Super Smash Bros. Ultimate for the Nintendo Switch is the latest addition to the prestigious Smash Bros. platform fighter franchise. Although Professional Rakeback is mostly geared toward online poker, we enjoy taking a break from the tables from time to time and partaking in video gaming fun. As one of the biggest titles of the year, the new Smash Bros. game has certainly caught our eye.
Developed in tandem by Sora Ltd. and Bandai Namco, the game was directed by the creator of the Smash series, Masahiro Sakurai, formerly of HAL Laboratory and now head of Sora Ltd. He is also known as the creator of the Kirby series for classic Nintendo platforms. Super Smash Bros. Ultimate made a worldwide release Dec. 7, 2018 priced at $59.99.
Super Smash Bros. is considered by most to be a platform fighting game series. There have been four previous Smash titles with Ultimate now coming on the scene as the fifth.
Unlike most similar games where you whittle down your opponent's health to zero, in Smash, players instead deal damage to move the opponent's percentage or damage meter up from zero. The higher the percentage, the further a player flies when they get hit.
With this concept in play, your goal is to hit your opponent far enough for them to be knocked off of the platform you're fighting on. Because the amount of damage you deal over the course of the fight influences the distance that the other player is knocked back when hit, damage does play an important role in the game although not directly as in most fighting titles that feature life meters, hit points, or similar mechanisms. When you are successful in dispatching your adversary from the stage, you are rewarded with a satisfying explosion as your opponent hits the blast zone.
Throughout most of the series, you were able to play up to four players at one time using your favorite Nintendo characters. With the latest iteration of Smash, up to eight players can compete simultaneously! The competitive format likes to stick to one player versus one player and also doubles, which is two versus two. All types of play offer a dynamic way to get in the fray.
Debate on whether Super Smash Bros. is a fighting game aside, it is no stranger to the esports competitive scene with Melee being the oldest and most successful installment of the series. It recently provided 1,354 competitors from all over the world to the prestigious Evo (Evolution Championship Series) of 2018.
Premiere competitive events are held year-round alongside other traditional fighting games. Other than Evo, you can find Smash tournaments hosted by DreamHack, Summit, and Smash.gg. There are also Smash-specific tournaments and even a convention where you can expect to see Smash games as the highlight events. This past year, major events known as Genesis, Smash'N'Splash, and The Big House have all been staples in the Smash competitive scene.
Most events we have listed were well attended and offered lucrative cash prizes. The size of the prize is usually attendance-dependent with some events offering an add pot bonus to the first place winner. Smash Summit 5, held November 2017 in Los Angeles, CA, currently holds the record for payouts. $83k was split amongst the top 16 players with first place winner “Hungrybox” taking $29,315.30.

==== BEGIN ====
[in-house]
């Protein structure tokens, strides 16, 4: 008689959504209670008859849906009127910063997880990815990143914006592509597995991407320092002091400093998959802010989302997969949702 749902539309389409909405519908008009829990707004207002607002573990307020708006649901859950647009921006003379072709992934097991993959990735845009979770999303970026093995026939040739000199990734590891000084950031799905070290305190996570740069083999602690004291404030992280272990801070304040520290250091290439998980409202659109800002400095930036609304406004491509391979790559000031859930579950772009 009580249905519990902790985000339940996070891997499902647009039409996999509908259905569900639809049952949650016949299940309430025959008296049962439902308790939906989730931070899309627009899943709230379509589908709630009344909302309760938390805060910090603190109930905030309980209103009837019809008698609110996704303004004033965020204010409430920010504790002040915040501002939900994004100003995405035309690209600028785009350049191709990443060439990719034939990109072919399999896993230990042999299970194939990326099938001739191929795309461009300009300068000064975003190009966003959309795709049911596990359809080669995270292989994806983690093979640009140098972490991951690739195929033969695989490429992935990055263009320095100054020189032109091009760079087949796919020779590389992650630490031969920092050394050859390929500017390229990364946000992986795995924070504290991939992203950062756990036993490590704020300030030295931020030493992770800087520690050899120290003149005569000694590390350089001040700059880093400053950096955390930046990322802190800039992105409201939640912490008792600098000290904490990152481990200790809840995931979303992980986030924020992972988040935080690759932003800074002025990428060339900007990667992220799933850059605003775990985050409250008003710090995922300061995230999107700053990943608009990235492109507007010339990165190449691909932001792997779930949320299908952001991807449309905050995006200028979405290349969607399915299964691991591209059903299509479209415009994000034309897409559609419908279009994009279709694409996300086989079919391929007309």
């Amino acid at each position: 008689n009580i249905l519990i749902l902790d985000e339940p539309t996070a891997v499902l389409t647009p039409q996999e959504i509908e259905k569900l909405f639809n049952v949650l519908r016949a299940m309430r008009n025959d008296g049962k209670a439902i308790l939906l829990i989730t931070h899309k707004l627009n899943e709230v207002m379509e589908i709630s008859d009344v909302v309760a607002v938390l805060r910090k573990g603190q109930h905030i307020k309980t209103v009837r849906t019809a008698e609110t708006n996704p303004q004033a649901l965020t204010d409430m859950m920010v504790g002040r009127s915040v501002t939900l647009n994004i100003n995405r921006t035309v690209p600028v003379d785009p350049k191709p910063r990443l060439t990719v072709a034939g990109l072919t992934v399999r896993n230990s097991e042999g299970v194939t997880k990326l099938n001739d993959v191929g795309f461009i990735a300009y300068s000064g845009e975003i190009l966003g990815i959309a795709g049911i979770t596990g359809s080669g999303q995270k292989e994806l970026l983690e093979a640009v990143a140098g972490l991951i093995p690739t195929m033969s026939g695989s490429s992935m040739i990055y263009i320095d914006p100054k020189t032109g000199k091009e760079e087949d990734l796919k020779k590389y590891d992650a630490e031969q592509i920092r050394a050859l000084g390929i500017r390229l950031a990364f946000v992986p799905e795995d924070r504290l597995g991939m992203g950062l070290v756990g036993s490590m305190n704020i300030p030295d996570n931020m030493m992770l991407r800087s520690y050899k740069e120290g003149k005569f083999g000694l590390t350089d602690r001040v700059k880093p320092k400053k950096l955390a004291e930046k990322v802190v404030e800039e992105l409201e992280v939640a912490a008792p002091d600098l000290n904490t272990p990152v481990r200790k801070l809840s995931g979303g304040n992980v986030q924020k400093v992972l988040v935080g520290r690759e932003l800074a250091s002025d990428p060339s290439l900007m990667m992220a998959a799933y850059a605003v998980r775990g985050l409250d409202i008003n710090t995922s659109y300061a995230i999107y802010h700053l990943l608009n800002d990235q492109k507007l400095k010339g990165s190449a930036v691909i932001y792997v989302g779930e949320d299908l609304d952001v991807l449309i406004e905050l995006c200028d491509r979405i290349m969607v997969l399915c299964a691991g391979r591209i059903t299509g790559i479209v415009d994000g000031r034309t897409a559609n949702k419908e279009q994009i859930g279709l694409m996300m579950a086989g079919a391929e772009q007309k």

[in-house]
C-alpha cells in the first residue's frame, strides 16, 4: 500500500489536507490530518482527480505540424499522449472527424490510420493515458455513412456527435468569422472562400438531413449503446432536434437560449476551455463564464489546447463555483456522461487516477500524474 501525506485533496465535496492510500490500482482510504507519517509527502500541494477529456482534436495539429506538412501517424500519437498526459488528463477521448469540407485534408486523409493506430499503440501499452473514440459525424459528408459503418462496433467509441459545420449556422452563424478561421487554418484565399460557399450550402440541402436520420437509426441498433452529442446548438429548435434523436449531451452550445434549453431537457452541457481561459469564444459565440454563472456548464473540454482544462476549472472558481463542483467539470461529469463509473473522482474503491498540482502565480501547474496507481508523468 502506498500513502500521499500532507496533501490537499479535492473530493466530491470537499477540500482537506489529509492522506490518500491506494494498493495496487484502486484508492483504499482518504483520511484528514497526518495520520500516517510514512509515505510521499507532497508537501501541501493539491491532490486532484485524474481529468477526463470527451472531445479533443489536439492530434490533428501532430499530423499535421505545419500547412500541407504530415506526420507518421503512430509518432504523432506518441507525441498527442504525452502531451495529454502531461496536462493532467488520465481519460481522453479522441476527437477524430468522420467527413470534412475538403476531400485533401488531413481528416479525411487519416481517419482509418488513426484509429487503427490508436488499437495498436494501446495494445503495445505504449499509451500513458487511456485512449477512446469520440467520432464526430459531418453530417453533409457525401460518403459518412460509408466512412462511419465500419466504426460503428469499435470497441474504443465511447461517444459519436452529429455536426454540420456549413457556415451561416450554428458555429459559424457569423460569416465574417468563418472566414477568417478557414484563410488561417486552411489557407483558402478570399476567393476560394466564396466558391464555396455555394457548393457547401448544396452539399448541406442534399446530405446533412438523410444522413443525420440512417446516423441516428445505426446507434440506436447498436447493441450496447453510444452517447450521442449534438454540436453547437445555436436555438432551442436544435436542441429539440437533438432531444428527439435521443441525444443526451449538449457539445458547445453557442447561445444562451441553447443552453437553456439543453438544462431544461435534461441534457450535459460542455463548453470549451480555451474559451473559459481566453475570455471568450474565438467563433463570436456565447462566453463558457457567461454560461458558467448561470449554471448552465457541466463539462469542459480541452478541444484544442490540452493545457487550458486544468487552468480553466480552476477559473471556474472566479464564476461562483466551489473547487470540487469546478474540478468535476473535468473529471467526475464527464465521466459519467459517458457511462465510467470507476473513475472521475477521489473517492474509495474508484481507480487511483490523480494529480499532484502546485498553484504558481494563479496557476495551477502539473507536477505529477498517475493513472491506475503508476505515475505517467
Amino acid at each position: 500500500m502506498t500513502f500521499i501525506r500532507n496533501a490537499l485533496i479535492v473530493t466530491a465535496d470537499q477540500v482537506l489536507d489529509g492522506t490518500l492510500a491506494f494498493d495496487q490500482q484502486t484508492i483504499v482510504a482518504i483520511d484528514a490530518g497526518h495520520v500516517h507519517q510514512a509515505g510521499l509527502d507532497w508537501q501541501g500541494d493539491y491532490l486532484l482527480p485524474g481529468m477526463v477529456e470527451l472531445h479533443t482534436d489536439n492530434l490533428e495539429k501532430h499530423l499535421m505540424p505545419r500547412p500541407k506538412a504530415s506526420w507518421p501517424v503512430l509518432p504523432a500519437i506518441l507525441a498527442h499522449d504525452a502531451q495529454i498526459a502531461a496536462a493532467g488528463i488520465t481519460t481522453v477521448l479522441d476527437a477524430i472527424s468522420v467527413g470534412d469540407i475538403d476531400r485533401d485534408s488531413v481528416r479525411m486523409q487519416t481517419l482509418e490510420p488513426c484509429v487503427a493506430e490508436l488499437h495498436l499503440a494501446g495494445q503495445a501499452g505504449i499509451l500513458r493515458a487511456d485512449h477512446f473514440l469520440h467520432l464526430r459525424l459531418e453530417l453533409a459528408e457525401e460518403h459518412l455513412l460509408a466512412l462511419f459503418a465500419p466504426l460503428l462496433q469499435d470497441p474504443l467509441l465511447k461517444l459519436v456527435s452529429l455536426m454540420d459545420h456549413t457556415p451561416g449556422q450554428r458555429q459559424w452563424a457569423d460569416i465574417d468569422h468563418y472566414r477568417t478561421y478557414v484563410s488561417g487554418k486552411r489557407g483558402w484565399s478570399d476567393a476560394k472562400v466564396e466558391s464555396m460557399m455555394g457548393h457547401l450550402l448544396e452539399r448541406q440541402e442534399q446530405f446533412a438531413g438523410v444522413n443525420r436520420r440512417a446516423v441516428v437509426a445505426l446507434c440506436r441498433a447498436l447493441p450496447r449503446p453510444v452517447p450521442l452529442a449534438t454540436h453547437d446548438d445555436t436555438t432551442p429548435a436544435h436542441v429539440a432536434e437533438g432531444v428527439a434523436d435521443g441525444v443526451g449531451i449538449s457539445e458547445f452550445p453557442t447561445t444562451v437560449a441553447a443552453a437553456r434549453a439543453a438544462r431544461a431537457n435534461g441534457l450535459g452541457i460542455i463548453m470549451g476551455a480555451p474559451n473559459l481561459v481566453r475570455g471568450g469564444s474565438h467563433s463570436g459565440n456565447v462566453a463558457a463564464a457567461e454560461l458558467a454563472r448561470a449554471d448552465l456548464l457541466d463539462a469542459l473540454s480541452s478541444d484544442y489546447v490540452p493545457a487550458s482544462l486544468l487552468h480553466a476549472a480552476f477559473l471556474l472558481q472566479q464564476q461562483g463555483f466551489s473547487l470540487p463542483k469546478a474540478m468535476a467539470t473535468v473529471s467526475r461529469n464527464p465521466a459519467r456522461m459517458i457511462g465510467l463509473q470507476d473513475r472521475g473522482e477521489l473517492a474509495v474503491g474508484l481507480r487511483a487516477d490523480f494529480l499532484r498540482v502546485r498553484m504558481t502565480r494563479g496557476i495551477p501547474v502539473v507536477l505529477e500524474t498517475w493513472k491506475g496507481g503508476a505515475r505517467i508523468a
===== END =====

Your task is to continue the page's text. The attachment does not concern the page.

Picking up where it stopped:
With Ultimate now out, it does have some big shoes to fill, but every Smash iteration has seen great product sales with each release. What separates each game from the others are usually their character rosters, gameplay mechanics, and also in-game features, like story modes, traditional arcade-style single-player modes, multiplayer modes, and stage lists.
For starters, we'll talk about the new gameplay mechanics. Compared to all earlier iterations of the series, you can tell the pace of the game is much faster, offering a great deal of movement options as well as some new defensive options. Players find themselves nearly free of movement restrictions by being able to act almost instantly out of dashing. For defensive tools, a new kind of parry and a directional airdodge have been added.
The character roster itself has been expanded to 74 playable characters with six announced downloadable characters available at a later date. Every character that has existed throughout the course of the Smash series is now playable in one game. This includes third-party characters, such as Megaman, Ryu, and Ken from Capcom Co., Solid Snake of Metal Gear fame, and classics like Pac-Man and Sonic the Hedgehog. Newcomers have also been added to the game. To name a few: Simon Belmont from the Castlevania series, King K. Rool from Donkey Kong Adventure, and Daisy, the counterpart of Princess Peach.
As we said before, the pace of the game has increased. More movement options can lead to many micro-interactions in neutral and can add more approach options. Although we do acknowledge the numerous new movement possibilities implemented in the game, there is one being taken away for the first time in Smash history. That mechanic is the ability to walk through your opponent. Many speculate on what this could mean for the dynamic of movement and what kind of consistency it will display.
Movement options seem to encourage a more offensive style rather than a defensive or turtle style of play. This is due to being able to act more offensively out of dashing, the pinnacle of movement. Instead of only being able to commit with a dash-attack, you are also able to use attacks that were once only available to use while standing. With this in mind, you can now threaten more space with combo starters and an even deadlier follow-up.
The defensive side of the game is seen by many as having been nerfed. Shields that are used to block have less durability, meaning that they will take fewer hits and regenerate at a slower rate while not in use. Directional air dodges are also making a return, having last been seen in Melee. This time in Ultimate, they are more defensive in nature rather than being used to launch a wavedash like in Melee. Being able to dodge in the air and in any direction, even in place, gives the opportunity to combo break or avoid a potential combo.
There is a ton of new content that we could go on about but for now, we'll move on to a discussion of how we think Ultimate will impact the competitive gaming scene.
There's no doubt that Smash Ultimate will be welcomed into the esports competitive scene with open arms. Given the surplus of gameplay changes, it's a certainty that this will induce a shift in the meta.